Inside Labour: Social policy dogged by free market

2014-10-10 13:45

Once again, we’re getting calls from a number of trade unions for the private sector to exercise “social responsibility” in order to help build a developmental state. It is a far cry from 1996, when the combined labour movement presented alternative economic ­policy proposals.

But trade union leaders should be fully aware that social ­responsibility only forms part of the capitalist system in so far as it affects the bottom line. ­

Reducing profits and shareholder dividends to benefit the community only makes sense within the system if doing so boosts later profitability.

It is not just a question of any socially responsible company losing out to competitors and, as a consequence, going bust; it is, in fact, arguably illegal for company directors to prioritise benefits to the community over increasing dividends to shareholders.

A classic court case that underlines this was Dodge v Ford in the Michigan Supreme Court in the US in 1919. This was before the Dodge brothers started making their own cars and were 25% shareholders in the Ford Motor Company.

Henry Ford, a harsh boss who hired and fired at will, still qualified as an enlightened capitalist because he paid over the odds to those who worked for him.

He did so because he had virtually no competition and understood the people who built his cars also bought products made by other workers.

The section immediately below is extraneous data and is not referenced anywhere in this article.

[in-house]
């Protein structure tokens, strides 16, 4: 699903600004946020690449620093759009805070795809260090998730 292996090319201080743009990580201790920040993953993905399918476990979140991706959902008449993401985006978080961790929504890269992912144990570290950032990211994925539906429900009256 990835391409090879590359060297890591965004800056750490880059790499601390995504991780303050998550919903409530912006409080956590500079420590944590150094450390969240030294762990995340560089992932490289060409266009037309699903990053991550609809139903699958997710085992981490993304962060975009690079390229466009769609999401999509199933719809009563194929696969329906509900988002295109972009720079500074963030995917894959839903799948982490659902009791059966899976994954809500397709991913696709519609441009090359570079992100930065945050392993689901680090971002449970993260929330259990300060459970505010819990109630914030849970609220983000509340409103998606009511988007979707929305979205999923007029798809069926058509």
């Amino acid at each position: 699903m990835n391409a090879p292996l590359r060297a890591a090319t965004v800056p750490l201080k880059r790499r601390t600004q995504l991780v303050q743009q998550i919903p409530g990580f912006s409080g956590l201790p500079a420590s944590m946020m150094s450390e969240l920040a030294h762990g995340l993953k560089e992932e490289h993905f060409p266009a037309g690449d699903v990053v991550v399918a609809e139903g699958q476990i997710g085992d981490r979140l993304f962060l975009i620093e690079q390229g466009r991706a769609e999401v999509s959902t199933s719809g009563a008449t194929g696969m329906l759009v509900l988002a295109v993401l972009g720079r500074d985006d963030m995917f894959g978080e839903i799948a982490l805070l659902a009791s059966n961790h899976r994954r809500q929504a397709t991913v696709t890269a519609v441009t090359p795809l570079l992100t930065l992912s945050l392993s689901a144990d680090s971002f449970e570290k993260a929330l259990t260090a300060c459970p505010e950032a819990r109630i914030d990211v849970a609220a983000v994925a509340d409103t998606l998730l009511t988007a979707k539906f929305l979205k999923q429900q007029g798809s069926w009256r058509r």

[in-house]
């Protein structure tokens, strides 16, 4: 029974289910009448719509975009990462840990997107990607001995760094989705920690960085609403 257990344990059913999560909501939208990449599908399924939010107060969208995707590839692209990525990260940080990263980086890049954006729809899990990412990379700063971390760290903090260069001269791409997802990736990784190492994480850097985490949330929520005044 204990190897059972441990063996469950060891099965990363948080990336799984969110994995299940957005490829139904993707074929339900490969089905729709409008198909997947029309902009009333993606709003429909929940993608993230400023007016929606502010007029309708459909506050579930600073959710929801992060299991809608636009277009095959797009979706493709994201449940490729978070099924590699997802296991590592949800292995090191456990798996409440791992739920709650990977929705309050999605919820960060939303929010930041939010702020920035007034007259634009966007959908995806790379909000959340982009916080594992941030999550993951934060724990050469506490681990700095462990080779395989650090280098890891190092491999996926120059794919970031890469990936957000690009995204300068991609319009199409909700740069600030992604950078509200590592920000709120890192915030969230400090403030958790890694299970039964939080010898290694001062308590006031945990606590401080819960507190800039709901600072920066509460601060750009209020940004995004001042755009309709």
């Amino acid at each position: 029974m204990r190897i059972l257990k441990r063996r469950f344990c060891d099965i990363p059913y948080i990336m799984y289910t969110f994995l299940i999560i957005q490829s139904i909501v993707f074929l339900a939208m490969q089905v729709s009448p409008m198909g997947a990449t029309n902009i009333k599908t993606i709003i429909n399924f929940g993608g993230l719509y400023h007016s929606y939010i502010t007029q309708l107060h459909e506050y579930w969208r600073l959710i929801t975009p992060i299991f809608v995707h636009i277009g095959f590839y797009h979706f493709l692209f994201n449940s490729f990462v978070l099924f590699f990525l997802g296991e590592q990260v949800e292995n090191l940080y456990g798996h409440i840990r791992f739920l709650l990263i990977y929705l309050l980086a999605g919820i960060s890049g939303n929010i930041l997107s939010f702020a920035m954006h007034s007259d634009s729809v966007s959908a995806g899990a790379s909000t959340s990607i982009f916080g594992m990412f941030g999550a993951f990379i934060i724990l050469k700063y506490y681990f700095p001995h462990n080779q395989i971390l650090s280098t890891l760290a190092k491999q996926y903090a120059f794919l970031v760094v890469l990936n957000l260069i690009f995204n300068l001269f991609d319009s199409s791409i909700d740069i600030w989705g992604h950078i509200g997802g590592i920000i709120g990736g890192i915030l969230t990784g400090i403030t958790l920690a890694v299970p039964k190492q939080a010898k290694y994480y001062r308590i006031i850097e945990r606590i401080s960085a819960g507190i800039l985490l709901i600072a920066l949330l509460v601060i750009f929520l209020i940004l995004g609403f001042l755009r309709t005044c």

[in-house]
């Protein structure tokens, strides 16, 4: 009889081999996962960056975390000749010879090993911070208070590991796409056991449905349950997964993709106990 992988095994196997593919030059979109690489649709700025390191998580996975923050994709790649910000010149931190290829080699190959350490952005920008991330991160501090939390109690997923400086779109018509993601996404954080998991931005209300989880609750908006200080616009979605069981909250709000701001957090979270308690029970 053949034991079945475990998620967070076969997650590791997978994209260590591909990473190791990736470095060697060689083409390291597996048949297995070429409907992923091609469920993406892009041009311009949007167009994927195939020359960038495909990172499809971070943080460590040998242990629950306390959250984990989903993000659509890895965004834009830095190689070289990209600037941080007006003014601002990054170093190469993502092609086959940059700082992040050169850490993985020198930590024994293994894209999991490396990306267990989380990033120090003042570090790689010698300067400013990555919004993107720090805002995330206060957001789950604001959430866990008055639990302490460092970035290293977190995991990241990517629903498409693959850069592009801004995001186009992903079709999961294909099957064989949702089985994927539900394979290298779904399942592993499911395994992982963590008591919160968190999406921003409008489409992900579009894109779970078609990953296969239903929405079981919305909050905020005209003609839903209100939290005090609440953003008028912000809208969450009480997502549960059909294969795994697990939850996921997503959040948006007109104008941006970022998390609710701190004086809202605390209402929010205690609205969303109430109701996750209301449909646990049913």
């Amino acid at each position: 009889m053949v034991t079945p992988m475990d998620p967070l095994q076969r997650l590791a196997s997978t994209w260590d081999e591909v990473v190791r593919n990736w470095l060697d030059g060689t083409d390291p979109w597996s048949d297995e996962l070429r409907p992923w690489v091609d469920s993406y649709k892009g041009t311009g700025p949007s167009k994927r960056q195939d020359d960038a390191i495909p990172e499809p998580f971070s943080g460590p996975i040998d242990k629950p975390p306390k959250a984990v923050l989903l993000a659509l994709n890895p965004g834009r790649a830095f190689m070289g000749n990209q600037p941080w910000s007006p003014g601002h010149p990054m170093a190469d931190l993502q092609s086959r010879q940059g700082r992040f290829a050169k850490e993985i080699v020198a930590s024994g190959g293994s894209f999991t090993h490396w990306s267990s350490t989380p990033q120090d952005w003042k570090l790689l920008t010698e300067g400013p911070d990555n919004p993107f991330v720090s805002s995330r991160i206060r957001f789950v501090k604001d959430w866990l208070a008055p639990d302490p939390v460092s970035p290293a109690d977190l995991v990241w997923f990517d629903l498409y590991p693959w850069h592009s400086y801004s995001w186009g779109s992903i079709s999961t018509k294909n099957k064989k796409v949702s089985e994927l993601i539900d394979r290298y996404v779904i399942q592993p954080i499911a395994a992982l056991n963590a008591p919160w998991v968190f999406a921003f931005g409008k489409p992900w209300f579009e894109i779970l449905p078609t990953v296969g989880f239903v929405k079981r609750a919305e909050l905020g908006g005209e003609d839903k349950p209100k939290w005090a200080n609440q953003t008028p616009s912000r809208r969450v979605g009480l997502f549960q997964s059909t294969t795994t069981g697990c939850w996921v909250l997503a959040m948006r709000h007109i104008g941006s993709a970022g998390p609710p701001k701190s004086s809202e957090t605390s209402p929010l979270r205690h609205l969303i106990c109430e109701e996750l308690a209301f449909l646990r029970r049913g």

The money spent by his workers boosted the earnings of others who would, in turn, buy more products, including cars.

This is the idea of the “virtuous cycle” that owes its origins to one of the founders of free market capitalism, Adam Smith. But like Smith, Ford never saw the possibility of a world of surpluses, leading to a “vicious cycle” of competition and to the global crisis we now face.

In 1918, Ford decided to reward his customers by reducing the price of his cars. The Dodge brothers didn’t agree and took Ford to court.

The brothers argued it was the fiduciary duty of the company to maximise profits to the benefit of shareholders, not customers. The court agreed and higher prices – and profits – were maintained.

That, in a nutshell, is the essence of the system. But, in a parliamentary dispensation where politicians can, to an extent, regulate the economic environment and in which the voting community can exert some pressure, the anarchy of the free market can be constrained to the benefit of workers, the communities they come from and the population at large.

That was the thinking behind the release of the social equity and job creation document ­endorsed by the labour movement in 1996.

Here, unions played a proactive role and produced well-structured arguments. These were based on the idea that redistribution would lead to more jobs and economic growth.

But the major federation, the ANC-aligned ­Cosatu, quickly back-pedalled when government introduced its “trickle-down” GEAR policy, based on growth leading to redistribution.

Since then, and apart from fairly constant sniping at the ­“neoliberal nature” of Gear and the policies that succeeded it, labour has produced no comprehensive economic alternative.

And government, despite numerous protestations about development and beneficiation of mineral resources, has continued to pursue its free market course, in the process losing advantages previously held.

Alternative policies are clearly needed. If ­Cosatu can overcome its present problems, the labour movement could again put forward the reformist redistribution leading to growth policies.

Within the confines of the national economy, this could lead to more jobs and a reduction in the wage and welfare gap.

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